Running: America’s Most Dangerous Exercise Tool

Just this past Sunday, I arrived at FFOTB Endurance class a bit early and watched the action as a local 10K was underway. The irony of the whole situation was almost too much to handle. Here you’ve got the strength and conditioning coaching (me) showing up to fine tune his running mechanics and endurance output, while a heard of runners painfully trudged past. Given that it’s been my personal experience that it’s endurance athletes, or at least endurance advocates that are the harshest when it comes to criticizing weightlifting, I couldn’t help but watch these broken bodies jog past.

In the 30 minutes or so that was spectating, I watched nearly 1000 runners. I could count maybe six (one of which I cheered for) that didn’t run with a glaring inefficiency in their gate. Before you jump on me for bashing running and the endurance community, keep in mind which class I’m there to attend. You see my priority is performance and human movement. These priorities are what lead me to weightlifting, gymnastics, and yes.. even running.

runners

It’s well documented that nearly 74% of all runners suffer from “a moderate or severe injury” during the year (Daoud). Yet, the disparity still exists in the public’s persecution. Squating, deadlifting, pressing, cleaning and snatching barbells is viewed as dangerous, exclusive, and unhealthy, while running is the clear choice to safe, effective exercise, while the data couldn’t be more opposite.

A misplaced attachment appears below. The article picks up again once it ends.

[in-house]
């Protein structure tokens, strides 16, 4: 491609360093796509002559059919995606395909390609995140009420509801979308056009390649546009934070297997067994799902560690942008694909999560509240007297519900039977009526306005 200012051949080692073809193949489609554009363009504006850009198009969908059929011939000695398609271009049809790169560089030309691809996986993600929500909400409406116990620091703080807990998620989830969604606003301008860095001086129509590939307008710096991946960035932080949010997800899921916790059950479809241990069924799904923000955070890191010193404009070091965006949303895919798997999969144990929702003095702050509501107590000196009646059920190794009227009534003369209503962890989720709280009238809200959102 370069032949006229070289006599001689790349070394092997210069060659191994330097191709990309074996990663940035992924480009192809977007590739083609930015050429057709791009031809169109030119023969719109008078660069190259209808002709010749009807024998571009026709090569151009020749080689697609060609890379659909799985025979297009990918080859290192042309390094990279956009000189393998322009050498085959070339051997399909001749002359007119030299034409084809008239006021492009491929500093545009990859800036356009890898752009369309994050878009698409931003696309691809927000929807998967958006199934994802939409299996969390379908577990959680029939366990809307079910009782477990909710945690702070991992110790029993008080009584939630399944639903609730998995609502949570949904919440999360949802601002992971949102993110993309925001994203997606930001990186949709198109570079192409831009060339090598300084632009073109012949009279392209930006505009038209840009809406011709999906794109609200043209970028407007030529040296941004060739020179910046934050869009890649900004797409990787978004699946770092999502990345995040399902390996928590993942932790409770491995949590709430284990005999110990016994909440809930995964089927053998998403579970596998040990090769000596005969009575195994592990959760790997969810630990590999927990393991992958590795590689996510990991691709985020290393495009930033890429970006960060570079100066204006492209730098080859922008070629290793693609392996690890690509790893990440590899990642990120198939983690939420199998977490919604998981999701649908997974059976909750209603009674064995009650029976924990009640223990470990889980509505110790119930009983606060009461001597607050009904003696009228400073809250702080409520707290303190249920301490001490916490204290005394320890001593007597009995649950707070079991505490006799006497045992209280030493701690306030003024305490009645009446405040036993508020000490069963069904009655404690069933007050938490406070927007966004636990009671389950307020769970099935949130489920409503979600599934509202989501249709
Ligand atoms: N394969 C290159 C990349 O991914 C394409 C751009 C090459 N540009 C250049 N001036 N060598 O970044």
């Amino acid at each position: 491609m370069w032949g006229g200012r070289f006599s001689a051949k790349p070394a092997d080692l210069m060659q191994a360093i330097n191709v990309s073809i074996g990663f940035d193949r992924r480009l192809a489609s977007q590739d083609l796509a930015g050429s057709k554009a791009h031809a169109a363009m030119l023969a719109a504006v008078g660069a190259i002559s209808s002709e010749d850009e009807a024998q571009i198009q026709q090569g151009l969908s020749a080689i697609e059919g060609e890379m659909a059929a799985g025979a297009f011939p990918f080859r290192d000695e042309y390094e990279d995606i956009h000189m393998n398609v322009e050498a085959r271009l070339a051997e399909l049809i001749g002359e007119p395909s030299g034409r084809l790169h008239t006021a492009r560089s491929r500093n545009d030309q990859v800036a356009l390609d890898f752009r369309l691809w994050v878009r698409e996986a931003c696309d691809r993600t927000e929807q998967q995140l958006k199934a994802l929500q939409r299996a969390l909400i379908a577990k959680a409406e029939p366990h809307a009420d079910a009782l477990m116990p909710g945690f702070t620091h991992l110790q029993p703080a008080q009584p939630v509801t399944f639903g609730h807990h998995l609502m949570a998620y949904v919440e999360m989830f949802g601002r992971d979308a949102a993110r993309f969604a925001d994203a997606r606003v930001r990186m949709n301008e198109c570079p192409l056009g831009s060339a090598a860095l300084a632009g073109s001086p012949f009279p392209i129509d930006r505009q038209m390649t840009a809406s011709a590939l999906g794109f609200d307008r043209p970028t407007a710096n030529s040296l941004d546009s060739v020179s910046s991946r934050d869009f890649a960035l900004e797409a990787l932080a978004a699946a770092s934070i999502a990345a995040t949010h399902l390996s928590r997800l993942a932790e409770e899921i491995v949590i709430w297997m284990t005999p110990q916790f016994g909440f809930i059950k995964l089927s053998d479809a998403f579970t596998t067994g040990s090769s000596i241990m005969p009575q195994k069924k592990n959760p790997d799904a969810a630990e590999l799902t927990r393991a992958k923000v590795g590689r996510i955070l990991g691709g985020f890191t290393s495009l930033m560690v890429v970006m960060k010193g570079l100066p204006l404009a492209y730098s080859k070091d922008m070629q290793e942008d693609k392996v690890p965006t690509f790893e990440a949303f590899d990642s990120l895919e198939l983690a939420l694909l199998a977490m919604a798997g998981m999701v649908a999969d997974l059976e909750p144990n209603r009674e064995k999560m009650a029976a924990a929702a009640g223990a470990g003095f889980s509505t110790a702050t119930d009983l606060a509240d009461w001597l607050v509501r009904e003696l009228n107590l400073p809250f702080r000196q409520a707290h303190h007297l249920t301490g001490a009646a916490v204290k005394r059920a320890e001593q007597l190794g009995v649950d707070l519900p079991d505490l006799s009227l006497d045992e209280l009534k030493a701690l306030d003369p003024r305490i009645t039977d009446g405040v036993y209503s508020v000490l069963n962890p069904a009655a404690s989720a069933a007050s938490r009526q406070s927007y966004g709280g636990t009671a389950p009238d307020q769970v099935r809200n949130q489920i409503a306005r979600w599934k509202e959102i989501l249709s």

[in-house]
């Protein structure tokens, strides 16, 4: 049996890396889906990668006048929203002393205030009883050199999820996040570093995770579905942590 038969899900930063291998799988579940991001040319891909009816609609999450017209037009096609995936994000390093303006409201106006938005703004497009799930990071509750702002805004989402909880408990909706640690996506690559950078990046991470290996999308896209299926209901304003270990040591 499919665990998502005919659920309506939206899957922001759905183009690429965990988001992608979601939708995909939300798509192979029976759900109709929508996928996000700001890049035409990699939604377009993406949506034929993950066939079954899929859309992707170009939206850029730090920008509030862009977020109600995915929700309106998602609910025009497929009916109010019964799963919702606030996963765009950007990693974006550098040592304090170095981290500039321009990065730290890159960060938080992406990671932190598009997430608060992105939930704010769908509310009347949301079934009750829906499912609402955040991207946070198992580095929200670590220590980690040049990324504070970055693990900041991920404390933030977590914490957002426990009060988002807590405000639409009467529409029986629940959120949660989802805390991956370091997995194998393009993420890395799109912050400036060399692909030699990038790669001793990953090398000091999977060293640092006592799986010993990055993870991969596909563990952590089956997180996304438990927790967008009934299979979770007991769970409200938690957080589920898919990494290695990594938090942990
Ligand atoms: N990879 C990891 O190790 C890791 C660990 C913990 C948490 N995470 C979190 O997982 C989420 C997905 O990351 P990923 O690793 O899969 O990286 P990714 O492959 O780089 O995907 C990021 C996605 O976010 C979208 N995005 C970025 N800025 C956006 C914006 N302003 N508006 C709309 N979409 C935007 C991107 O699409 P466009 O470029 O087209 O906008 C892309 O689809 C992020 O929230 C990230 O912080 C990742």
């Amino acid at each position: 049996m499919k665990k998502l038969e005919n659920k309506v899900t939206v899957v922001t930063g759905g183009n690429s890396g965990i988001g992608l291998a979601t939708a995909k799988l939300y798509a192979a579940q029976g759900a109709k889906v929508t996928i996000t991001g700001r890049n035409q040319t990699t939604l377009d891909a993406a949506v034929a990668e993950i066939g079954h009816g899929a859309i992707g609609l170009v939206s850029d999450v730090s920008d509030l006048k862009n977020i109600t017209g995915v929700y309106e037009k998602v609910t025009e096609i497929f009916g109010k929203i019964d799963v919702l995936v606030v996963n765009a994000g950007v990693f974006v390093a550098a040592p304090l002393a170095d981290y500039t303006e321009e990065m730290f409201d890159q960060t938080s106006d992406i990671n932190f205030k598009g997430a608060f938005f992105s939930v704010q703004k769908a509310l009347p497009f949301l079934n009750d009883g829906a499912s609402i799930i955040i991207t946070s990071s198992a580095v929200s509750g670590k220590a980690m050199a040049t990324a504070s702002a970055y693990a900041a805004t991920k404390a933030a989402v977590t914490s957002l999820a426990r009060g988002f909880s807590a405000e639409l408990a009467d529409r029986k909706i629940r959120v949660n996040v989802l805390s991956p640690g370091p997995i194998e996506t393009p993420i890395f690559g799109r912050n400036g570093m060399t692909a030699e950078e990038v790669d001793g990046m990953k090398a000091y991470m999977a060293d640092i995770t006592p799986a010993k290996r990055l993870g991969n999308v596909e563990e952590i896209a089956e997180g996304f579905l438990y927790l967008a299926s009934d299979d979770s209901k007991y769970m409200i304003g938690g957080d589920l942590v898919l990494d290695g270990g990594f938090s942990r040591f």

This isn’t about mileage or intensity either. It’s about body position. Sometimes mileage or intensity will pull a runner out of position and into form susceptible to injury but don’t shoot the messenger, because in the same way that deadlifts don’t hurt people, neither does running. It’s the brutalized attempt at both that cause injury.

Since it seems that these critics are hell bent on saving the world from the dangers of exercise, wouldn’t it make a lot more sense to start with the area of training most utilized and most brutalized, like running? Of course, I can’t claim that I don’t understand why folks think this way. An injury in weightlifting, though rare, is easy to put your finger on. Receiving a barbell improperly followed by, “Ouch! My wrist!” is quite clear, but 6 years of hip shredding heel striking gets passed off as everyday discomfort until it’s a chronic condition remedied with surgery, drugs, or both. The culprit in the latter isn’t as clear.

It’s seems to me that regardless of your training modality, that there’s plenty to learn with regards to safe, sustainable movement, even in counterintuitive areas like running. Until running is accepted as a skill it will, in my opinion, continue to be the most dangerous exercise activity in America.

What are your preconceived notions of weightlifting? What about endurance running? Is safety an issue for you?

 

Logan Gelbrich

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Monday’s Workout:

5 rounds:
300m Shuttle
-Rest 2 min-

Then..

Max Plank



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